Whether at home or at the workplace, we are increasingly becoming reliant on various devices that have the ability to connect to the internet or more commonly referred to as the Internet of Things (IoT). As a product manufacturer, Panasonic strives to place secure products on the market for our users.
As IoT has become more and more popular, Panasonic has devoted time into understanding the threats against IoT and its associated risk. One such project aimed at this is a threat intelligence system, made from a physical honeypot, software honeypot and a sandbox. Software honeypots are commonly used by security teams, but at Panasonic, we have been able to take advantage of the devices we manufacture and are using not only real appliances in the market but also unreleased products as physical honeypot.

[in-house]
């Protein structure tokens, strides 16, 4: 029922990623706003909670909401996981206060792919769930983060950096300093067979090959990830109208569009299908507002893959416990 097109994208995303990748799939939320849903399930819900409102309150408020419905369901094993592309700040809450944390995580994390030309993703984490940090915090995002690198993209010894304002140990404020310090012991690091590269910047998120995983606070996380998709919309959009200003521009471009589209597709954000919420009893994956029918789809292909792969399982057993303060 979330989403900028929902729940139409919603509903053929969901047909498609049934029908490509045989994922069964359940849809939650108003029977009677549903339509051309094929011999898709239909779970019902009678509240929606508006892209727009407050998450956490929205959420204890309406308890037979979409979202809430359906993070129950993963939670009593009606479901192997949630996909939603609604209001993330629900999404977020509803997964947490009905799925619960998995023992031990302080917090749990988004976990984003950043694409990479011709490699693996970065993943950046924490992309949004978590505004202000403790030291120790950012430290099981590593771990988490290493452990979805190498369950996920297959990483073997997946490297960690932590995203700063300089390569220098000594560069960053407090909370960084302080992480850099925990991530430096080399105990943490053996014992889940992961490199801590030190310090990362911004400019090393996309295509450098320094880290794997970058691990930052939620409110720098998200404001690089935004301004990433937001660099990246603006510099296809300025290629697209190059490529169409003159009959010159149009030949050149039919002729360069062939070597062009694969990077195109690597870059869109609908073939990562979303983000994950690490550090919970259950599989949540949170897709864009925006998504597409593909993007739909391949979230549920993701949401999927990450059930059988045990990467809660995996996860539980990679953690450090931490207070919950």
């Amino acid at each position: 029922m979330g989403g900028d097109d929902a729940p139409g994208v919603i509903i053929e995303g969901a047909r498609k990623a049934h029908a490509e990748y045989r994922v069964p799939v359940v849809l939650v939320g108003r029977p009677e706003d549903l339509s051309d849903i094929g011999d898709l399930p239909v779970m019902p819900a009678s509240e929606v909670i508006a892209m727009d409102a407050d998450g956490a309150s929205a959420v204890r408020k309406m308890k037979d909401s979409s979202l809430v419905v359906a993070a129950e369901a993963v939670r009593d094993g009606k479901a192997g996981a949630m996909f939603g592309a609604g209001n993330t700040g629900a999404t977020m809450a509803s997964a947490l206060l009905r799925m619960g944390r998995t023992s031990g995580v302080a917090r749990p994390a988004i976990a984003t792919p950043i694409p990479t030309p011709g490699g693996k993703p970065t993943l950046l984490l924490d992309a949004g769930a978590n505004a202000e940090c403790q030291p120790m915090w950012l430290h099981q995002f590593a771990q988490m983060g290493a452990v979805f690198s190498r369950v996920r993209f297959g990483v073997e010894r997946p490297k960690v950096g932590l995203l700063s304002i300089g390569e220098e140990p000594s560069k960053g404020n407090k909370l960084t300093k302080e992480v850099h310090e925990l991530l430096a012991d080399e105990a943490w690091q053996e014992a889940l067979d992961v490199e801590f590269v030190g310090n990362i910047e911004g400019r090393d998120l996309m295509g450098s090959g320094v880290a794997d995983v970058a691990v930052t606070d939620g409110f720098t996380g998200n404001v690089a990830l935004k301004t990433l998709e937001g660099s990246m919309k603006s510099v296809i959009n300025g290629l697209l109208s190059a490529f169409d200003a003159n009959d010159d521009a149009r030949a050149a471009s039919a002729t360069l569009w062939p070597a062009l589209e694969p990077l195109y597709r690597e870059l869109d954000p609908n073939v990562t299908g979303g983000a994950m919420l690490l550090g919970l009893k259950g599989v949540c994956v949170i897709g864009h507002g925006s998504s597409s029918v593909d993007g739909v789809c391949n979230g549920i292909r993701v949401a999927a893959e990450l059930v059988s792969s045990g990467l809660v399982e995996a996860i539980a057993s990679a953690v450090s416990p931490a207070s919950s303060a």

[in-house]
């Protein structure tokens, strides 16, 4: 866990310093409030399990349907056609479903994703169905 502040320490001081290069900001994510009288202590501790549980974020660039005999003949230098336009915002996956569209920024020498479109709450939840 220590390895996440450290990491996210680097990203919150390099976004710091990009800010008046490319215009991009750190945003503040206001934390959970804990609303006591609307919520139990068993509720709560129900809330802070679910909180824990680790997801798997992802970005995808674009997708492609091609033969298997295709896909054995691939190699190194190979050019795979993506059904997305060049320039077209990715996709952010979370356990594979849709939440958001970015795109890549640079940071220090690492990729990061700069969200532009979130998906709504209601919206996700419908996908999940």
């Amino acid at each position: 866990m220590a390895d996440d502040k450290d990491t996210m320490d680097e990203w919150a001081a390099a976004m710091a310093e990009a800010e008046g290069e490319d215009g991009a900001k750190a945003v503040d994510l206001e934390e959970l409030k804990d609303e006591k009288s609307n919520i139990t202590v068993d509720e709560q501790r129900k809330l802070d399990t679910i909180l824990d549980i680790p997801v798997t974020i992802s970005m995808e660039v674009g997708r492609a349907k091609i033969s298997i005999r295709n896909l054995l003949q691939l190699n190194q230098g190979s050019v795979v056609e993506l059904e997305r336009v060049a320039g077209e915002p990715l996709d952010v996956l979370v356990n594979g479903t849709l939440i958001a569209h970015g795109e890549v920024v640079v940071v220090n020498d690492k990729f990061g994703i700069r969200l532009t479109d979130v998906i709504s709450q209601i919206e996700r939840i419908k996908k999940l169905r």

As such, we have been able to collect information on attacks targeting our devices. To date, our system has detected over 179 million attacks and collected over 25,000 malware samples. Of the collected malware samples, about 4,800 targeted IoT devices of which over 20% were not in VirusTotal at the time of collection.
In this session, we will talk about the architecture of our honeypot, and then go on to discuss the types of malware that we have seen through our physical honeypot as well as sharing some data on our analysis of the attacks. With our ultimate goal being able to manufacture cyber resilient IoT devices, we will discuss ideas on how our findings can be utilized by product development teams and any other findings through this project.